Part of the reason why the book is so long is because Taylor approaches the subject as a romantic Hegelian phenomenologist. He writes about the subject of belief from the experiential perspective. i.e how does religious belief, or lack of it, feel with respect to the individual. This is not a book about cognition and more about the experience of religion. Overlaid is a Hegelian historical approach in analysing the cultural forces which impacted upon the systems of belief, and the individual's response to them. Taylor examines these in depth and with a degree of thoroughness. But this approach opens itself up to endless digressions, backtracking and conceptual obscurity and hence the book's length. (I can see why Taylor wanted a longer book). I also got the impression that there were many times that the English language failed to give Taylor a term for the concept he was trying to express. Terms such as " Fullness", "Enchantment", "frames" and " Buffered-self", etc. were imperfect expressions of the ideas he was trying to get across. It's about the historical gestalt of belief. In some instances the German language has a better terminology for what Taylor is trying to express.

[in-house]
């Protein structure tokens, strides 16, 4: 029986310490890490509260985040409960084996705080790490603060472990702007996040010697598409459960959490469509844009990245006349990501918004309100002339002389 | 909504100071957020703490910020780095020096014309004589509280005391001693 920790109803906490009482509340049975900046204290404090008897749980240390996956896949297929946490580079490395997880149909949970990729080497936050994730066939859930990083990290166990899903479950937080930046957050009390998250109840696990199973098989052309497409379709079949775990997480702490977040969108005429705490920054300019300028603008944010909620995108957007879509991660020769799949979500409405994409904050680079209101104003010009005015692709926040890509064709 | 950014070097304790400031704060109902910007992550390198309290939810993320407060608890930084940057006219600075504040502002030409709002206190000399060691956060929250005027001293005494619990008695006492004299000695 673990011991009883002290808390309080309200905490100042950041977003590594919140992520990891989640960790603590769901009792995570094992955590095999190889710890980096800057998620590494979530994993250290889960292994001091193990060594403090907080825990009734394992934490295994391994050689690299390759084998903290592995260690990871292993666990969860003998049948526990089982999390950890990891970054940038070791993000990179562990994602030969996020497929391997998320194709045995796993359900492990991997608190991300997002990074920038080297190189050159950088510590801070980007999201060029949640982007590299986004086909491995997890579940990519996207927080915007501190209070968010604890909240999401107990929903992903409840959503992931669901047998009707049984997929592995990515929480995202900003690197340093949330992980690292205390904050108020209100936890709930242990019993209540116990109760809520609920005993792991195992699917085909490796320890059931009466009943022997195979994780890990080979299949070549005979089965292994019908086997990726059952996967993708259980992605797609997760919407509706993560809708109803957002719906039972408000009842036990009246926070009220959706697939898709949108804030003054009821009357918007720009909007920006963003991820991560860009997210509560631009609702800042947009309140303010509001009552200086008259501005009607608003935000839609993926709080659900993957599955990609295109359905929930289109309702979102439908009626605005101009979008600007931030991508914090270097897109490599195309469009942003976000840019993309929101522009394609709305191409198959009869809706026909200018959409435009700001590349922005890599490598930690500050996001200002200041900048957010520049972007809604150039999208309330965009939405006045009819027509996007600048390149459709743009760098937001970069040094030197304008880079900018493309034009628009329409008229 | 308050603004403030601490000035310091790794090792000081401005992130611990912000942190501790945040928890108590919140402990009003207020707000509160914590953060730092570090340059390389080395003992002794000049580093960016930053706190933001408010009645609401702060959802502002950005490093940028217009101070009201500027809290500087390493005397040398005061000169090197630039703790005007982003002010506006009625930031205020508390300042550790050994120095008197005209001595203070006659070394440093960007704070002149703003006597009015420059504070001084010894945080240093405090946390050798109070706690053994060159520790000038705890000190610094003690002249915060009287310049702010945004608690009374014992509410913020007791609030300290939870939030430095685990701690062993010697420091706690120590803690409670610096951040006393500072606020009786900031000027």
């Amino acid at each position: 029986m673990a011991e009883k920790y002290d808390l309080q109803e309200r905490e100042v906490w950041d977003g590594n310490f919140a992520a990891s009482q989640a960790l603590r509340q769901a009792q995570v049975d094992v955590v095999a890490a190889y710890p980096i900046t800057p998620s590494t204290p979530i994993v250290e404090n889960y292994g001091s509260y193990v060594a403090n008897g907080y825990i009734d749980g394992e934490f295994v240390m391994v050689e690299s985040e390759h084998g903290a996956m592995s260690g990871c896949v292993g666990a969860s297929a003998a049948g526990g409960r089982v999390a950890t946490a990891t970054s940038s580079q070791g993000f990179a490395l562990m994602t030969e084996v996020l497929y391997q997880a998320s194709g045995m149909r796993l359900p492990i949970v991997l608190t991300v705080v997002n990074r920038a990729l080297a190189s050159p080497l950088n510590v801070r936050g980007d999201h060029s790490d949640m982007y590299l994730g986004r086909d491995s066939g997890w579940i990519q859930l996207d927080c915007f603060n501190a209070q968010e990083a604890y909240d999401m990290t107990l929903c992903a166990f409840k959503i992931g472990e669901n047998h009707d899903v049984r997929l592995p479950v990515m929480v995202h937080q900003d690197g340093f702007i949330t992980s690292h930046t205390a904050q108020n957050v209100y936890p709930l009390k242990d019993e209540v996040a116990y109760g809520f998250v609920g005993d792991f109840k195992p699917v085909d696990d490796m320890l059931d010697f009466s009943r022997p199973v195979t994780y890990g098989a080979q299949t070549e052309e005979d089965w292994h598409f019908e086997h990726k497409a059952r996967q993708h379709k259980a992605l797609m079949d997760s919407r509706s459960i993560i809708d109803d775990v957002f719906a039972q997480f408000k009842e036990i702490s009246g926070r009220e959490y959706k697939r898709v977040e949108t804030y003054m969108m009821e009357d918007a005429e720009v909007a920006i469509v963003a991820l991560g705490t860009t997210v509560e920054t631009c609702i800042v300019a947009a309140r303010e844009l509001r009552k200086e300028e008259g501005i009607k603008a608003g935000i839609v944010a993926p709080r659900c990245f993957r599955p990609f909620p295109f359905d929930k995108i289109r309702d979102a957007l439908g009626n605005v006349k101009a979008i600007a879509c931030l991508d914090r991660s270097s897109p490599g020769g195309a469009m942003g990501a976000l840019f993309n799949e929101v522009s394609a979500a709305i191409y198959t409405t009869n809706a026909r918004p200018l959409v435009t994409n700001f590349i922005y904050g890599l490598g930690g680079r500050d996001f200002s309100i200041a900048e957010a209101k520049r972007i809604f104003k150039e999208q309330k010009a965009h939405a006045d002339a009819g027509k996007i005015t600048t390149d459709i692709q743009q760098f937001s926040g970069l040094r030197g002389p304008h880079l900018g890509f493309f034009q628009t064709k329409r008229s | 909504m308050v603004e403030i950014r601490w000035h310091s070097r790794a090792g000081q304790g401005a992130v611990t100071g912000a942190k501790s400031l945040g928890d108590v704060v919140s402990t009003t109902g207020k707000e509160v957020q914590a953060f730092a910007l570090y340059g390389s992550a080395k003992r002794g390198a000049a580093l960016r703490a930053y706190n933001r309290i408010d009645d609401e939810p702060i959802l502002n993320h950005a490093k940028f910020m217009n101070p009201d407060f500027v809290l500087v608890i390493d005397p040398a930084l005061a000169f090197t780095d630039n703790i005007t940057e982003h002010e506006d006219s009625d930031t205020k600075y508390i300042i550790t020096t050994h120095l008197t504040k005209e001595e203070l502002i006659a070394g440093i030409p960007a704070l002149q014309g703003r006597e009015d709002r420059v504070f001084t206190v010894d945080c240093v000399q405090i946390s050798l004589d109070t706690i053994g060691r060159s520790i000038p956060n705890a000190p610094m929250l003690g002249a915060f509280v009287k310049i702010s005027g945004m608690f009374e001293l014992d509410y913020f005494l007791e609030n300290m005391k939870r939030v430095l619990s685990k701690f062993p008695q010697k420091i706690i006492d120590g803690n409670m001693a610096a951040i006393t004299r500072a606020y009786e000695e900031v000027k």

I would say that the central thesis of this book is that modern unbelief is prevalent because of the change in what Taylor calls European man's "frame" i.e. weltanshauung, that occurred as a result of the social and cultural developments that followed the Reformation. Western man started off inhabiting an "enchanted" frame where spirits and magic were understood as being entangled in the material world and ended up viewing the world through a cold instrumental rationalism which was hostile to anything outside it. i.e. the Immanent frame.